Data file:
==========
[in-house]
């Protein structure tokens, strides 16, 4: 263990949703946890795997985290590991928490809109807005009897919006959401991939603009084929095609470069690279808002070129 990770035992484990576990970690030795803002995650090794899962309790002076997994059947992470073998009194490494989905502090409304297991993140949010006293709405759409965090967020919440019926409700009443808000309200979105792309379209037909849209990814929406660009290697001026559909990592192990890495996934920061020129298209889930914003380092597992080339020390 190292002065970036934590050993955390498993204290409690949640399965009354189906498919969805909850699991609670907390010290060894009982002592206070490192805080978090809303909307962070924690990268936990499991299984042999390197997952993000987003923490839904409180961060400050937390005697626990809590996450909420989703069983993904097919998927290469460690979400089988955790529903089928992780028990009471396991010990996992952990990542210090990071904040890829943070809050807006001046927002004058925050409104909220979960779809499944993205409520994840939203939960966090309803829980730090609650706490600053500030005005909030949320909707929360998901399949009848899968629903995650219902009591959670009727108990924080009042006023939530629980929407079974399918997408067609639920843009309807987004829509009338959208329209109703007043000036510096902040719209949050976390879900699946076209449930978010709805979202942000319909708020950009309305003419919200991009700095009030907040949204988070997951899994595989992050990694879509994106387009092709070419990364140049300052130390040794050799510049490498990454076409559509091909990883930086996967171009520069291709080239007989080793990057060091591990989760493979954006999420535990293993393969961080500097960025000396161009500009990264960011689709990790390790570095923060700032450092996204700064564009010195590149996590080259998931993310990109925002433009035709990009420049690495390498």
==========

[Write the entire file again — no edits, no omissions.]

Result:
[in-house]
């Protein structure tokens, strides 16, 4: 263990949703946890795997985290590991928490809109807005009897919006959401991939603009084929095609470069690279808002070129 990770035992484990576990970690030795803002995650090794899962309790002076997994059947992470073998009194490494989905502090409304297991993140949010006293709405759409965090967020919440019926409700009443808000309200979105792309379209037909849209990814929406660009290697001026559909990592192990890495996934920061020129298209889930914003380092597992080339020390 190292002065970036934590050993955390498993204290409690949640399965009354189906498919969805909850699991609670907390010290060894009982002592206070490192805080978090809303909307962070924690990268936990499991299984042999390197997952993000987003923490839904409180961060400050937390005697626990809590996450909420989703069983993904097919998927290469460690979400089988955790529903089928992780028990009471396991010990996992952990990542210090990071904040890829943070809050807006001046927002004058925050409104909220979960779809499944993205409520994840939203939960966090309803829980730090609650706490600053500030005005909030949320909707929360998901399949009848899968629903995650219902009591959670009727108990924080009042006023939530629980929407079974399918997408067609639920843009309807987004829509009338959208329209109703007043000036510096902040719209949050976390879900699946076209449930978010709805979202942000319909708020950009309305003419919200991009700095009030907040949204988070997951899994595989992050990694879509994106387009092709070419990364140049300052130390040794050799510049490498990454076409559509091909990883930086996967171009520069291709080239007989080793990057060091591990989760493979954006999420535990293993393969961080500097960025000396161009500009990264960011689709990790390790570095923060700032450092996204700064564009010195590149996590080259998931993310990109925002433009035709990009420049690495390498």